GOP Issues Scathing Self-Analysis
Read the full report here: http://online.wsj.com/public/resources/documents/RNCreport03182013.pdf
The national Republican Party released a scathing self-analysis Monday that party leaders hope will be the first step toward returning the GOP to a winning track after its election losses of November.
The report, issued by a Republican National Committee task force, minces no words.
"Public perception of the party is at record lows," the report says. "Young voters are increasingly rolling their eyes at what the party represents, and many minorities wrongly think that Republicans do not like them or want them in the country. When someone rolls their eyes at us, they are not likely to open their ears to us."
In page after page, the report—compiled over the past several months by five veteran GOP campaign operatives—describes the party as ideologically ossified, unable to speak to a wider electorate and increasingly seen as representing the rich and the old.
In focus groups, voters who said they had left the Republican Party described the GOP as "scary," "narrow minded," "out of touch," and as the party of "stuffy, old men."
Unless something changes, the report says, "it will be increasingly difficult for Republicans to win another presidential election in the near future."
Totaling nearly 100 pages, the Republican National Committee's Growth and Opportunity Project is the product of thousands of interviews and of focus groups conducted by a team that included former Bush White House spokesman Ari Fleischer, Mississippi RNC committeeman Henry Barbour and longtime Florida campaign operative Sally Bradshaw.
The report delves mainly into the details of party outreach, messaging and campaigning, intentionally eschewing the far more divisive subject of policy stances.
But the task force does offer some basic advice to the wider conservative movement: that the GOP must embrace "comprehensive immigration reform," and on social issues "must in fact and deed be inclusive and welcoming."
The report comes at a moment when Republicans aligned with the tea party and insurgent candidates are arguing that conservatives should reject the guidance of party insiders and consultants, urging that they look instead to the GOP's conservative grass roots for renewal. The recommendation from the RNC panel to revise immigration laws could prove especially controversial. The main overhaul plan under consideration in Congress would grant legal status and citizenship to illegal immigrants, which many in the GOP see as a form of amnesty for people who broke U.S. law.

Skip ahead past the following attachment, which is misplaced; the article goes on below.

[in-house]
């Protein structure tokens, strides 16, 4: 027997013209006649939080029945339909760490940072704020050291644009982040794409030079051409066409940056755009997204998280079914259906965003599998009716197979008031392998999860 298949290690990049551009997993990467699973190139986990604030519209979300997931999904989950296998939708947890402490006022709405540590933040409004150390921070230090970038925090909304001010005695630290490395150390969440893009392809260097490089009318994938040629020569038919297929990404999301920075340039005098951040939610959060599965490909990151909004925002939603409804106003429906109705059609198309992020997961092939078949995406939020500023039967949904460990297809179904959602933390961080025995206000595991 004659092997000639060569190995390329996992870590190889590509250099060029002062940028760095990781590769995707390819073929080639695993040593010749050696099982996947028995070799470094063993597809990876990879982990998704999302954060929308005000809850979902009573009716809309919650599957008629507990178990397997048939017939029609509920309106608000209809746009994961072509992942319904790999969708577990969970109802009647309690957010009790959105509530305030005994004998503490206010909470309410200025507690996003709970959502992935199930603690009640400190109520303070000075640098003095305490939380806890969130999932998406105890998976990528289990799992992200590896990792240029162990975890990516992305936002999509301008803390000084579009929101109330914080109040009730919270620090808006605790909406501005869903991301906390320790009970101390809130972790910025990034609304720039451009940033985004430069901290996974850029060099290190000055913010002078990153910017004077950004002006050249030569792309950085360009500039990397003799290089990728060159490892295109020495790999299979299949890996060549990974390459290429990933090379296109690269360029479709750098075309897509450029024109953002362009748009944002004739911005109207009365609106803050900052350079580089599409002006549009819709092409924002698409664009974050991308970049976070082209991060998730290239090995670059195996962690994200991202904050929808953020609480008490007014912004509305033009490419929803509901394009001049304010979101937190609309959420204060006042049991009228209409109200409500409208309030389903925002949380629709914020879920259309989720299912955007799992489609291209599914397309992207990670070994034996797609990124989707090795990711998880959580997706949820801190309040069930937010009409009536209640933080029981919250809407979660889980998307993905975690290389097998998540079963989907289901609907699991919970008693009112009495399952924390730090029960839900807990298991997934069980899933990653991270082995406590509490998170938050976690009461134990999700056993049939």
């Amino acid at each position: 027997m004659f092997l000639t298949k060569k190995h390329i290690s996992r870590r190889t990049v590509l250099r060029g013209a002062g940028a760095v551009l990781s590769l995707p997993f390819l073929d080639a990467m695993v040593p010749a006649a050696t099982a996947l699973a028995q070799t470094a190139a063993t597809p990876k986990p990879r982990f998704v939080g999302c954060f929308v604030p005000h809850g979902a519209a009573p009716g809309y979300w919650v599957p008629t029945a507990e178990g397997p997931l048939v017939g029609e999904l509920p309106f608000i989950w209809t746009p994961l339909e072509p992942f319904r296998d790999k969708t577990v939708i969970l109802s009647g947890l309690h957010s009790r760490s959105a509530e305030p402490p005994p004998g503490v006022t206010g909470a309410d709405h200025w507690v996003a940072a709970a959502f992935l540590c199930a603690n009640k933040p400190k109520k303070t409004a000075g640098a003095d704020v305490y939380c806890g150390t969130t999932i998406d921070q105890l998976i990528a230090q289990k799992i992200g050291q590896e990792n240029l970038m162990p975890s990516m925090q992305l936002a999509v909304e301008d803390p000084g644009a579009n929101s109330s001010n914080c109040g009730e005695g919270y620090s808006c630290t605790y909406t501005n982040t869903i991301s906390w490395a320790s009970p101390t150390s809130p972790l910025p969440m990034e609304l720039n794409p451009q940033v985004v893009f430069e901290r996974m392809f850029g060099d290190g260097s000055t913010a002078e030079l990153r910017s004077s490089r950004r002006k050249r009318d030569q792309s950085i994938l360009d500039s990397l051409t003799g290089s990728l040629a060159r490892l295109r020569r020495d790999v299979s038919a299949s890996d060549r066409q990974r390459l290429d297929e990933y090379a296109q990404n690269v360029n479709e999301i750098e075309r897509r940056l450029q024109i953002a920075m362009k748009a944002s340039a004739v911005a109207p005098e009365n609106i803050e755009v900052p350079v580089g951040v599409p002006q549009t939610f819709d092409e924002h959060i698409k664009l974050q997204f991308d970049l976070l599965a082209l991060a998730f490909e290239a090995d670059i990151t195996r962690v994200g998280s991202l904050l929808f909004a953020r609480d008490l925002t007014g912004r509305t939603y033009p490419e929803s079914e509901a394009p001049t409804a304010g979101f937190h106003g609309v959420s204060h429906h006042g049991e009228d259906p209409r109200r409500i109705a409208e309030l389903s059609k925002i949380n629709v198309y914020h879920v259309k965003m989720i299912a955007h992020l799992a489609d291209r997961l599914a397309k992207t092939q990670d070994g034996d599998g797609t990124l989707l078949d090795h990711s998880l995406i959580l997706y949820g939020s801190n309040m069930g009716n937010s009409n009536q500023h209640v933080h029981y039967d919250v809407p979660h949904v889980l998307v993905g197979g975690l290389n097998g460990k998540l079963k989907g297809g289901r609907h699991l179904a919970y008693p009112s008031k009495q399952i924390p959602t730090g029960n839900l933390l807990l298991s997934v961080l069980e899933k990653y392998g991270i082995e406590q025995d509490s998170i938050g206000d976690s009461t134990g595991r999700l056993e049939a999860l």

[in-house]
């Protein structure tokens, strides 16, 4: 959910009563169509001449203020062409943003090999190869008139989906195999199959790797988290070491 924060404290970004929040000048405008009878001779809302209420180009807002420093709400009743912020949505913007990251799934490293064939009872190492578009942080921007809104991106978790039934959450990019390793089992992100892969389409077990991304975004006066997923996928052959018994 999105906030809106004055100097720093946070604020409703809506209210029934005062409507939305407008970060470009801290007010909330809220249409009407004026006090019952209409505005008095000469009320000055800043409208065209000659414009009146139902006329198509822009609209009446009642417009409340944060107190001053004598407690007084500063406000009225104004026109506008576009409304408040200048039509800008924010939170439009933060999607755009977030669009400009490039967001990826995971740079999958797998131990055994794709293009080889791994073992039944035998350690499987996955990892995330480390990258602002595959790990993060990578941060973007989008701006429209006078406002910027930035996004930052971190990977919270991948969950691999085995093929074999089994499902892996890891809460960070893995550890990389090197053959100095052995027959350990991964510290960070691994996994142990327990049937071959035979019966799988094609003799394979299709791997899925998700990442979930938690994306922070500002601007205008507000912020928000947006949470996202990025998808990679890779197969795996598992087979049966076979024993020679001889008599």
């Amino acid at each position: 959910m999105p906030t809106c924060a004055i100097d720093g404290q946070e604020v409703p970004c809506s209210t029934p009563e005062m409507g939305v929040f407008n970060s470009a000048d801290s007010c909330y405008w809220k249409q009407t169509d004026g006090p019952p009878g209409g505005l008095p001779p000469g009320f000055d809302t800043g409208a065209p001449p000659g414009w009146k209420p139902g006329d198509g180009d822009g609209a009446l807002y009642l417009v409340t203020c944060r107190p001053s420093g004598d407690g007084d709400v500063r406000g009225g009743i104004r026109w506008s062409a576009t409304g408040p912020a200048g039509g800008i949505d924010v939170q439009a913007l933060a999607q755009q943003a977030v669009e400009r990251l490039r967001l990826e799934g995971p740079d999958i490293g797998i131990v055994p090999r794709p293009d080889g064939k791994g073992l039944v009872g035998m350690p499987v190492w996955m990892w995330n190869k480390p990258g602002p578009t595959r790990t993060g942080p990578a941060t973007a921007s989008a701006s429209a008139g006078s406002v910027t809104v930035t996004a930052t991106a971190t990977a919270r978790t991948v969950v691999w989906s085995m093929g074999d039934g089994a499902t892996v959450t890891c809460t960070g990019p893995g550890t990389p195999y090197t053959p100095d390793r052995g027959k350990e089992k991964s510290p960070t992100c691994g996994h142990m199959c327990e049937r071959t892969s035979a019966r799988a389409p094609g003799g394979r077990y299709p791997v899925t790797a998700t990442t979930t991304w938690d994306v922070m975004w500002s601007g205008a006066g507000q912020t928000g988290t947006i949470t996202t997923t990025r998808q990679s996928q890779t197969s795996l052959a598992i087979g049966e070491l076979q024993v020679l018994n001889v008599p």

In an advance copy of a speech he plans to give Monday morning responding to the report, RNC chairman Reince Priebus lays out a number of the steps the party plans to make swiftly to begin to regroup.
Noting that there was no single reason the GOP lost the presidential election, Mr. Priebus lists several: "Our message was weak; our ground game was insufficient; we weren't inclusive; we were behind in both data and digital; our primary and debate process needed improvement."
To rebound, the party is planning a large-scale marketing and outreach campaign over coming months, reaching into neighborhoods and regions of the country where Republicans don't usually fare well, Mr. Priebus will announce, according to his speech.
The task force also offers a litany of recommendations on improved campaign tactics, saying the party should move away from spending huge sums on TV advertising and put greater emphasis on grassroots efforts to rally supporters door to door.
But the most striking portions of the report are those in which the party engages in unusually critical self-assessment.
"The perception that the GOP does not care about people is doing great harm to the party and its candidates on the federal level, especially in presidential years," the report says, noting a trend picked up widely in polls last year. "It is a major deficiency that must be addressed."